Yes, I walked about 225 km of the Camino de Santiago with two friends in May 2011, and that experience definitely helped me write Beneath Wandering Stars with the kinds of details (the insane snoring in the pilgrim hostels, for example) that were necessary for making Gabi and Seth’s journey feel real. My love affair with pilgrimage began a lot earlier, though. As an undergraduate, I spent a semester abroad in Madrid, Spain and took a course on pilgrimage during the Middle Ages. Every weekend, the professor drove me and eight or nine other students to a different section of the camino to visit significant historical sites (if you read my novel, you’ll encounter a pair of very special chickens who live inside a church – yeah, they actually exist). After that experience, I was hooked and continued to study pilgrimage in graduate school, both in its medieval and modern forms. Scottish pilgrimage was the focus of my degree in Medieval History at the University of St. Andrews, since the St. Andrews Cathedral was one of the most popular medieval pilgrimage sites in Europe after Rome and Santiago de Compostela. During the year we lived in St. Andrews, my husband and I also walked part of the St. Cuthbert’s trail to the Holy Island of Lindisfarne off the coast of northern England.

I think one of the reasons I find the concept of pilgrimage so fascinating is that it can be found in most religions and cultures, which tells me there’s something very human and true about the experience. I’m also enamored with the Celtic notion of “thin spaces”—physical locations of spiritual significance where the veil between Heaven and Earth feels more solvent. I believe I’ve experienced thin spaces—the mystical encounter Gabi and Seth have at the Templar chapel of Santa María de Eunate is one such location (this also happens to be my favorite scene in Beneath Wandering Stars). Pilgrimage got a bad rap during the Reformation because of some of the abuses associated with it, but I think we’re seeing a renewed interest in it now because it is a spiritual practice that pushes back against the Gnosticism that has a tendency to creep into Christianity in every age. We are physical beings as much as we are spiritual beings, and it makes sense that our most cherished beliefs long to be expressed in tangible, physical, incarnate ways. Like I wrote in an earlier article for Humane Pursuits, there’s something about pilgrimage—about walking in general—that makes you feel wide awake and alive to the present moment. Among many culturally-aware groups in the U.S. there seems to be a lot of emphasis on “place” in response to the nomadic, no-strings-attached lifestyle so prevalent in our society right now. And I get it – I get that to live without responsibilities, commitments, and the restraints imposed by a particular community is to essentially remain in a state of perpetual adolescence. But at the same time, there is something to be said for the creative insights and inner awakenings that come from wandering with a purpose. After all, the Western Tradition is one whose pages are populated by monastics and pilgrims. We need both St. Benedict and St. Francis.

As a side note, I also think pilgrimage—or just walking for long distances—is one of the best practices writers and other artists can cultivate. Something magical happens when your thoughts are allowed to roam without restraint. I’m pretty sure I wrote an entire novel in my head while walking the Camino de Santiago (ironically, it wasn’t Beneath Wandering Stars!).

4. What do you hope readers come away from your story feeling, believing, or hoping?

I hope people who read Beneath Wandering Stars will feel the earthiness of the camino, along with the inner ache and sense of longing that Gabi experiences. One of the most memorable bits of feedback I’ve received recently was from a young reviewer I’ve never met who described the story as one of longing. That is it – that is exactly what I hoped readers would be left with. Many of the characters I encountered on the camino were as quirky, unorthodox, and beautiful as the ones Gabi meets, which not only provided me with a lot of great writing material, but says something significant about our culture’s relationship to spirituality. The fact that there is such an interest in pilgrimage in so-called secular Europe is significant, as it suggests that humans have an innate desire to encounter the sacred, no matter the current state of organized religion in a society. Thousands of people still walk to Santiago de Compostela each year – why? Sure, it’s kind of a trendy travel experience at the moment, but I don’t think that’s all there is to it. What are these people really seeking? Those questions and this prevalent sense of longing are why I wrote a story set on the Camino de Santiago.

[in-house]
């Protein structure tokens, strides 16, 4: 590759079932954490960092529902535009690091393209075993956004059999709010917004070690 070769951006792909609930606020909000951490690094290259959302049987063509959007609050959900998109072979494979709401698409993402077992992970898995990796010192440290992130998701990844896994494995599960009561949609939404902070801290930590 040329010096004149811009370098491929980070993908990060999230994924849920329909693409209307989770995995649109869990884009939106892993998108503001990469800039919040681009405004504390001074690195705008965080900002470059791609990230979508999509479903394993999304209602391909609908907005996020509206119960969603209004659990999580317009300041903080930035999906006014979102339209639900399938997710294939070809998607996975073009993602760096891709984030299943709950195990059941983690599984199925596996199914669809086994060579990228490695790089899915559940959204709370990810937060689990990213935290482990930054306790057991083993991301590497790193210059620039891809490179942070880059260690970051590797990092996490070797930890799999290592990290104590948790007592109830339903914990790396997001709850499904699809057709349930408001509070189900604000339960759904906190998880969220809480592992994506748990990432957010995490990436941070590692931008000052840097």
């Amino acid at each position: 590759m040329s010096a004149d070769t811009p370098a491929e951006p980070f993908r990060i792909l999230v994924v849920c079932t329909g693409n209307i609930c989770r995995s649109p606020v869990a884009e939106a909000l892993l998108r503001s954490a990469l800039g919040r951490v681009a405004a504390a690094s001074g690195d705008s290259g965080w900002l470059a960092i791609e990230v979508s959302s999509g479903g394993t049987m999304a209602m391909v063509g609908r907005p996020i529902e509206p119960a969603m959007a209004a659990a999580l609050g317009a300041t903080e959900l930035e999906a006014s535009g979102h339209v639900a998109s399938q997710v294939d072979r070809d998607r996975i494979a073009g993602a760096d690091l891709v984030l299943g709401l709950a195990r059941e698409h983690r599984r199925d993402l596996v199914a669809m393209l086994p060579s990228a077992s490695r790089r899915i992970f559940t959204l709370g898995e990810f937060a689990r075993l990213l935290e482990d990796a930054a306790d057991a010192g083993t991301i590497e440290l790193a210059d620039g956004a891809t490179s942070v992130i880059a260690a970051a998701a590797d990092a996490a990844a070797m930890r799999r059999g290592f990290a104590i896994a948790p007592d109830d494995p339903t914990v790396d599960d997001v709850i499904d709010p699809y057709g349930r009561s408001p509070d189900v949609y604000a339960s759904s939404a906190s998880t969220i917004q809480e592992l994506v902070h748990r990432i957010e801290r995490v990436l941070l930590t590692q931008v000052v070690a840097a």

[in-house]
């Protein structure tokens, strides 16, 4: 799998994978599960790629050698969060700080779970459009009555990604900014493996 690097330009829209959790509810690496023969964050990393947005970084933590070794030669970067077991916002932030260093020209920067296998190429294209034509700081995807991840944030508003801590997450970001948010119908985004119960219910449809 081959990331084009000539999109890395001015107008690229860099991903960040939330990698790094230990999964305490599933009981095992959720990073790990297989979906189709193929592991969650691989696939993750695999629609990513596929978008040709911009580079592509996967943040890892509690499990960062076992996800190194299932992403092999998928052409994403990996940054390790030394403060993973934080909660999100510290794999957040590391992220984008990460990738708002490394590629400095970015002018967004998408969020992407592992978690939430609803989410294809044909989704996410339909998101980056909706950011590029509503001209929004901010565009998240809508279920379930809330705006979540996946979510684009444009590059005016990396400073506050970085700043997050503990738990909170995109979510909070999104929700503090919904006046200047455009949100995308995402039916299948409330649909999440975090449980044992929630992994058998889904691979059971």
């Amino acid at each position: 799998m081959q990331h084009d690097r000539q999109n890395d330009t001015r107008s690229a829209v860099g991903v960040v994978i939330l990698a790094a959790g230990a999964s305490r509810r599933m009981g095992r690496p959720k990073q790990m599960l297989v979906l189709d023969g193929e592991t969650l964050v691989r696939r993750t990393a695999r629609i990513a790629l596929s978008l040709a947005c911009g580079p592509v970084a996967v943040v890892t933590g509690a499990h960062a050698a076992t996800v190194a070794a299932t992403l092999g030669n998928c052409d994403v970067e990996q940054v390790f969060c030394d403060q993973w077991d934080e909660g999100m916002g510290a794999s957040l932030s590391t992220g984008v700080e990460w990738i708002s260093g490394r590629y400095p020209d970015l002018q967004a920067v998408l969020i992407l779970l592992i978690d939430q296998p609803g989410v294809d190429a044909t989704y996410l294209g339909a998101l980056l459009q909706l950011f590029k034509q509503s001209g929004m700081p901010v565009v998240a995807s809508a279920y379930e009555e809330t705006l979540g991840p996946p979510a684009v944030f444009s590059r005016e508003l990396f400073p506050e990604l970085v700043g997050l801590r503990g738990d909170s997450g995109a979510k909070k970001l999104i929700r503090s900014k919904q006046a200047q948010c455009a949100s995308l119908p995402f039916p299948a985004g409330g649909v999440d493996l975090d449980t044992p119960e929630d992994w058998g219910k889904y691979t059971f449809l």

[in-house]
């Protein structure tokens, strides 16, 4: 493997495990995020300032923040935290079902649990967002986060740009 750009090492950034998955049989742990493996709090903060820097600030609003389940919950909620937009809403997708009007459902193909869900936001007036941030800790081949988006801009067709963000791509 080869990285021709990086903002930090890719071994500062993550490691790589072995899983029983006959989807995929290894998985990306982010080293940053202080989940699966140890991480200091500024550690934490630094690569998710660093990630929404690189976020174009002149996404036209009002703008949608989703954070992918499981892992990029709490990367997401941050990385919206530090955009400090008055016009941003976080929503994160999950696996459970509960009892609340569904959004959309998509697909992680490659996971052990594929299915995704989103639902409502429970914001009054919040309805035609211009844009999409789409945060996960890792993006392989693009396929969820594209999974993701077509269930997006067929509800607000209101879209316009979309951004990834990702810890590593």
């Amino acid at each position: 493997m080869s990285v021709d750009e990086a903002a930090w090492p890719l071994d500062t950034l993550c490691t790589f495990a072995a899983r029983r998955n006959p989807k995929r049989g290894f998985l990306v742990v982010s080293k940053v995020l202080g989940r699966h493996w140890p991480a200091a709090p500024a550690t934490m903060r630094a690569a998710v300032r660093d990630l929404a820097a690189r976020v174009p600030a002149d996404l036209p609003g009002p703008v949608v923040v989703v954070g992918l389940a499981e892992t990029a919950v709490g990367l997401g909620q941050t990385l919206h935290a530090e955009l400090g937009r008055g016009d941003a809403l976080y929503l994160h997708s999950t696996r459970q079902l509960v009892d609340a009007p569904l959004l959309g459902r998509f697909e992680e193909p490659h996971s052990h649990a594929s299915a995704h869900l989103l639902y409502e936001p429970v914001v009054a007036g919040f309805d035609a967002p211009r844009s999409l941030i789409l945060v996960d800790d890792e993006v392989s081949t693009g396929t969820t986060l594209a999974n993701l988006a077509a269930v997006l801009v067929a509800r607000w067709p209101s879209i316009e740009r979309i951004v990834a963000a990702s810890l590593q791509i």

I also hope that through this story, American civilians who do not have a direct connection with the military will gain a deeper insight into the lives of military families and the struggles our returning soldiers often experience. There are more veterans committing suicide than there are dying in battles overseas—a national tragedy that seems to be at least partially connected to the fact that we don’t really feel the weight of war collectively as a society anymore. Besides Homer’s Iliad and Odyssey, two modern books that really influenced my portrayal of Seth Russo—a young soldier on R&R from Afghanistan and Gabi’s walking partner—were After War: Healing the Moral Wounds of Our Soldiers by Nancy Sherman, and The Moral Treatment of Returning Warriors in Early Medieval and Modern Times by Bernard J. Verkamp. There’s a lot of talk about PTSD at the moment, but both of these books take a slightly different angle by focusing on the moral wounds of war—what happens when decent, honorable people are put in wartime situations where they must make split-second decisions that sometimes result in the violation of one’s moral beliefs. Verkamp’s book focuses on purification rituals that were prevalent in earlier societies (e.g. the Sacrament of Confession in medieval Europe), which alleviated the warrior psyche and served as a way of welcoming soldiers back into peaceful society—rituals we don’t really have anymore. I would love it if Gabi and Seth’s story sparked more conversations about how we might bridge the civilian-military divide in our communities, so that, like Odysseus, more soldiers are able to “return home” spiritually and mentally, as well as physically.


Order Beneath Wandering Stars on Amazon.